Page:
A court approved Enron's reorganization, clearing the way for the notorious but pared-down energy company to emerge from bankruptcy this year.
The company said the U.S. Bankruptcy Court of the Southern District of New York approved the company's Joint Chapter 11 Plan. Enron's creditors will receive a combination of cash and equity in Prisma Energy International, Enron's international energy asset business.
Allowable claims against the company are expected to be $63 billion, acting CEO Stephen Cooper said. Cash and equity assets available for ultimate distribution are expected to be around $12 billion, he added, not including recoveries from litigation.
"Undoubtedly, this was an extremely complex bankruptcy. Today's court approval acknowledges not only the tremendous amount of work that has been accomplished during the last two and a half years, but also the overwhelming support of our economic constituents," said Cooper. "We still have certain tax and change-of-control issues that need to be resolved before the effective date, but we will continue working diligently to address those issues so that we can begin initial distributions to our creditors as expeditiously as possible."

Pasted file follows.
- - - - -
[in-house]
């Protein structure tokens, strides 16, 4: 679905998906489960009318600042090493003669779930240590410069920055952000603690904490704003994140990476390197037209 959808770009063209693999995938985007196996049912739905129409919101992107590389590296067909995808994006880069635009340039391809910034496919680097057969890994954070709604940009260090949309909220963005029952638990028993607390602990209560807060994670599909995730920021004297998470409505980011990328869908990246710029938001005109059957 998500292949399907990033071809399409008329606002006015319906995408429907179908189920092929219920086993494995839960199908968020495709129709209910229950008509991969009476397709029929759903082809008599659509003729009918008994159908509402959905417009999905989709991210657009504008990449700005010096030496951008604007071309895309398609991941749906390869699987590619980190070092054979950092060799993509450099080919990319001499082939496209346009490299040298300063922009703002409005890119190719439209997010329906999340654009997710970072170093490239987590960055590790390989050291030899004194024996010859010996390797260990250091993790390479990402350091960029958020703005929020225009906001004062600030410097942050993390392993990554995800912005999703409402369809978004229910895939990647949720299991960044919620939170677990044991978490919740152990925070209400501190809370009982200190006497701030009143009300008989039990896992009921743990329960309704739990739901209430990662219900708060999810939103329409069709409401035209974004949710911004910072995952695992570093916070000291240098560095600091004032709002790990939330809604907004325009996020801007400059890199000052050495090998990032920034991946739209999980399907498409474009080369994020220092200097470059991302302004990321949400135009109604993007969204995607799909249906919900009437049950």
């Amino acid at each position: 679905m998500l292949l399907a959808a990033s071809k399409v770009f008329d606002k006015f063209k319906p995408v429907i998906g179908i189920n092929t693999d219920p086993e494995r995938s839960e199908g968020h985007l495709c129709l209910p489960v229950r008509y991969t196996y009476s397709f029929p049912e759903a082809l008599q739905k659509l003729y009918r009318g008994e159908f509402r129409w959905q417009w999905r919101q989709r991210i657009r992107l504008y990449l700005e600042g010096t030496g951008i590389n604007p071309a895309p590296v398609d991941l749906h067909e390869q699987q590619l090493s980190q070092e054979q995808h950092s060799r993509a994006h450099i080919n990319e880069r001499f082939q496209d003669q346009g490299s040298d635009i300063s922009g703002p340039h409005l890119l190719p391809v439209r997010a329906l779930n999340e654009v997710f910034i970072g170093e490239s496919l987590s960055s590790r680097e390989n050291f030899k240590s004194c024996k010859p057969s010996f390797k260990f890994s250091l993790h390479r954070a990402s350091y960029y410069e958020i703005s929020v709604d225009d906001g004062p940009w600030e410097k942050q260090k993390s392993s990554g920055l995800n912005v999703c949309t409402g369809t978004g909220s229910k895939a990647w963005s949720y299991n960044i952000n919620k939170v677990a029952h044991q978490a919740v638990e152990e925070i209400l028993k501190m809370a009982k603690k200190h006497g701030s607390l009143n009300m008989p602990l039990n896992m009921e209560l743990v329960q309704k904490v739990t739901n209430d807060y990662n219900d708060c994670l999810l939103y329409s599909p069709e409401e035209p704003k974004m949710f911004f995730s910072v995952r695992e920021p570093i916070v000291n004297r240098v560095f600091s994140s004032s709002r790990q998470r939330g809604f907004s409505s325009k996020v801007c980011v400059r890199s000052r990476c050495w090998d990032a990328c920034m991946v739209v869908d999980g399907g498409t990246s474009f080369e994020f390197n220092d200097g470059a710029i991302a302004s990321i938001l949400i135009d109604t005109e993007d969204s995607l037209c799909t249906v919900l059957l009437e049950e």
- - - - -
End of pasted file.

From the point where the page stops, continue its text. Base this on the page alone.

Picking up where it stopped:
The approved Joint Chapter 11 Plan assumes the completion of the previously announced sales of Portland General Electric and CrossCountry Energy. Creditors are expected to get 92% cash and 8% equity in Prisma.
The company collapsed in a heap of false profits and hidden debts in late 2001. Ex-CEOs Ken Lay and Jeff Skilling now face prosecution on fraud and conspiracy charges, and former financial chief Andrew Fastow pleaded guilty in January to two conspiracy charges. Lay and Skilling have said they're innocent.